Business Irish

Sunday 18 February 2018

Digital technology evolution will help Ryanair soar further - Davy

Ryanair generated just 10pc of its ancillary revenue from in-flight sales in the 2017 financial year, while only 5pc of it was internet-related. Stock image
Ryanair generated just 10pc of its ancillary revenue from in-flight sales in the 2017 financial year, while only 5pc of it was internet-related. Stock image
John Mulligan

John Mulligan

Low-cost airlines including Ryanair and EasyJet have a "substantial" opportunity in coming years to leverage new digital technologies in order to boost the sale of additional travel services, according to a new report from Davy Stockbrokers.

"Uniquely positioned as the 'gatekeepers' of travel, we think the longer-term earnings and multiple upside could be material," said Davy analysts Stephen Furlong and Ross Harvey of both Ryanair and EasyJet.

"This should enable the sale of additional travel services beyond air," they added.

"While this has in theory been the case for quite a while, leveraging digital technologies to sell to the 'connected customer' is still in its infancy."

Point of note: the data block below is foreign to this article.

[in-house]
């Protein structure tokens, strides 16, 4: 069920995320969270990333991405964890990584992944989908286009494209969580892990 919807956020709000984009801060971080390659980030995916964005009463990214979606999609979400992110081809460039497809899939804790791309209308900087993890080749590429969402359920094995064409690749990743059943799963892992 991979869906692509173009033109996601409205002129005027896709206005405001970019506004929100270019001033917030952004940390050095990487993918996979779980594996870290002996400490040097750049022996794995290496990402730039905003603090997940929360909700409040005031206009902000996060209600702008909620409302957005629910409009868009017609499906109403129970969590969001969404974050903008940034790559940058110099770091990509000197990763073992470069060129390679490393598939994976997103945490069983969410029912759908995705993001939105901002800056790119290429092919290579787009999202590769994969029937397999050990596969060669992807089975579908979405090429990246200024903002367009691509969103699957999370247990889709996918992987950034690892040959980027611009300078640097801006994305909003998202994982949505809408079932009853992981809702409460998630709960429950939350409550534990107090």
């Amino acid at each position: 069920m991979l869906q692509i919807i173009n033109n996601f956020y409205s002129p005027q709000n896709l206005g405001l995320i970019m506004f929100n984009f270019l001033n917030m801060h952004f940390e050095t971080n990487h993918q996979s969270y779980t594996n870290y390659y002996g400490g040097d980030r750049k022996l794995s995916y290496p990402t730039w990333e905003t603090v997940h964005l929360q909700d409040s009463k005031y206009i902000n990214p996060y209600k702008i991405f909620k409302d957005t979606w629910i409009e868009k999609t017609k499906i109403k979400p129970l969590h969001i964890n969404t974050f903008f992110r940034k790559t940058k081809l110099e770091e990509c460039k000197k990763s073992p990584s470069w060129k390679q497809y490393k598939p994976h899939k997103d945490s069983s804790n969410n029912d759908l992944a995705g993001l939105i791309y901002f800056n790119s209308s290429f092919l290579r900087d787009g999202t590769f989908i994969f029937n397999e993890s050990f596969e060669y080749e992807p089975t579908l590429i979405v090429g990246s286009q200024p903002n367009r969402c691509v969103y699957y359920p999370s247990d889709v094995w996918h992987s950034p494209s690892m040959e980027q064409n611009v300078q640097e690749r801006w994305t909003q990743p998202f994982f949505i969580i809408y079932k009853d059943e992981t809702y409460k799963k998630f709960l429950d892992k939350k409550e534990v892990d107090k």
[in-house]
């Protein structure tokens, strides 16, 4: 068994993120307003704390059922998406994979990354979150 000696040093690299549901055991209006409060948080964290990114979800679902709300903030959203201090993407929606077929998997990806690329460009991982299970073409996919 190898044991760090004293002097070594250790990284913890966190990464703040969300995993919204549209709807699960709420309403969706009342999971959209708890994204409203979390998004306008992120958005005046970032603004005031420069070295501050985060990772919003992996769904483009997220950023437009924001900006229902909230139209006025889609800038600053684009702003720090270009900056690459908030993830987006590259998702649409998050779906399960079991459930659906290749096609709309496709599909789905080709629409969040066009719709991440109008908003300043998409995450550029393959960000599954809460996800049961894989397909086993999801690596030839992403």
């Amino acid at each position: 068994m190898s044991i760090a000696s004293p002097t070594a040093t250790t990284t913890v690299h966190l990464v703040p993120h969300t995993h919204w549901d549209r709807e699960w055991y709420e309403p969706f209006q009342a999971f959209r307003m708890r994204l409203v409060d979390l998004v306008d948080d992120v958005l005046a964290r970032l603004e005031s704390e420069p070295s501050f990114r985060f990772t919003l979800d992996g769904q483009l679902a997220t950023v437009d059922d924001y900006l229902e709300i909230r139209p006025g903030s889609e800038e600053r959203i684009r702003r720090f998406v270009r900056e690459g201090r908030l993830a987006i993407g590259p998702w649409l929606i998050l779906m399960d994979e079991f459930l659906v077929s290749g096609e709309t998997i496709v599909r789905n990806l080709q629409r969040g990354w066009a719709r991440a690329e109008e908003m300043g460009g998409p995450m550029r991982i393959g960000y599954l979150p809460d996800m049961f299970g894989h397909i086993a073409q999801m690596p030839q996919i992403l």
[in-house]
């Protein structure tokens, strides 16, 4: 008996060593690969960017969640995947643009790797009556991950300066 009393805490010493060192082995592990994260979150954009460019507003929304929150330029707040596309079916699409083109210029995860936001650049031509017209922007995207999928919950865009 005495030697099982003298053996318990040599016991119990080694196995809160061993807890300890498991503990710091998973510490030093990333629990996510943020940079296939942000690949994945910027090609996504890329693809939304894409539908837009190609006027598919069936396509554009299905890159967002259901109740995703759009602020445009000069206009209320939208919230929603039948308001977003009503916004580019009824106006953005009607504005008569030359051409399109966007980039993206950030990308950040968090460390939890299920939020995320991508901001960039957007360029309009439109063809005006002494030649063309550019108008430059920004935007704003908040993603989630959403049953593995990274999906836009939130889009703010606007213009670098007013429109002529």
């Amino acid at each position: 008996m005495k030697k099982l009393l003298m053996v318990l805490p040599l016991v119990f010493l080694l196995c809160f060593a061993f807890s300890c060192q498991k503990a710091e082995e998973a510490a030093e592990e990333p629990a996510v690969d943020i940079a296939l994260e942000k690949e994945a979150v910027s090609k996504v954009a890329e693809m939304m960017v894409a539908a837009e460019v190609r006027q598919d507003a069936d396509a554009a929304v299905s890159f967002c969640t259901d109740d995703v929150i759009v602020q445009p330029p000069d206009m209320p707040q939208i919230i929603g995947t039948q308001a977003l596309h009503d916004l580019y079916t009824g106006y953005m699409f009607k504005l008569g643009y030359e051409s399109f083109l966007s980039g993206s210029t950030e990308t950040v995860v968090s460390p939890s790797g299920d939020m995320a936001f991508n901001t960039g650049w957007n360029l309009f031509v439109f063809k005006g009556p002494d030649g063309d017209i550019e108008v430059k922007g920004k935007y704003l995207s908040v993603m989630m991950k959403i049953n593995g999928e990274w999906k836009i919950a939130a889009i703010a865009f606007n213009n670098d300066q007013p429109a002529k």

In its 2017 financial year, Ryanair generated just under €1.8bn of ancillary revenue, with the figure accounting for about 27pc of Ryanair's total €6.6bn revenue.

Ryanair generated just 10pc of its ancillary revenue from in-flight sales in the 2017 financial year, while only 5pc of it was internet-related (primarily commissions received from products sold on Ryanair.com or linked websites).

The majority - 85pc - was from what Ryanair calls 'non-flight scheduled' revenue - that's passengers paying for things such as baggage, reserved seating, travel insurance, hotel rooms and car hire.

"By establishing such products as Ryanair Rooms and Ryanair Holidays, the company is seeking to imitate the high-margin activities of the intermediaries - but with a lower customer acquisition cost," noted Davy Stockbrokers.

"If Ryanair does succeed in penetrating these commercial opportunities in scale, it will feel justified in calling itself the 'Amazon of air travel'," the reported added.

Irish Independent

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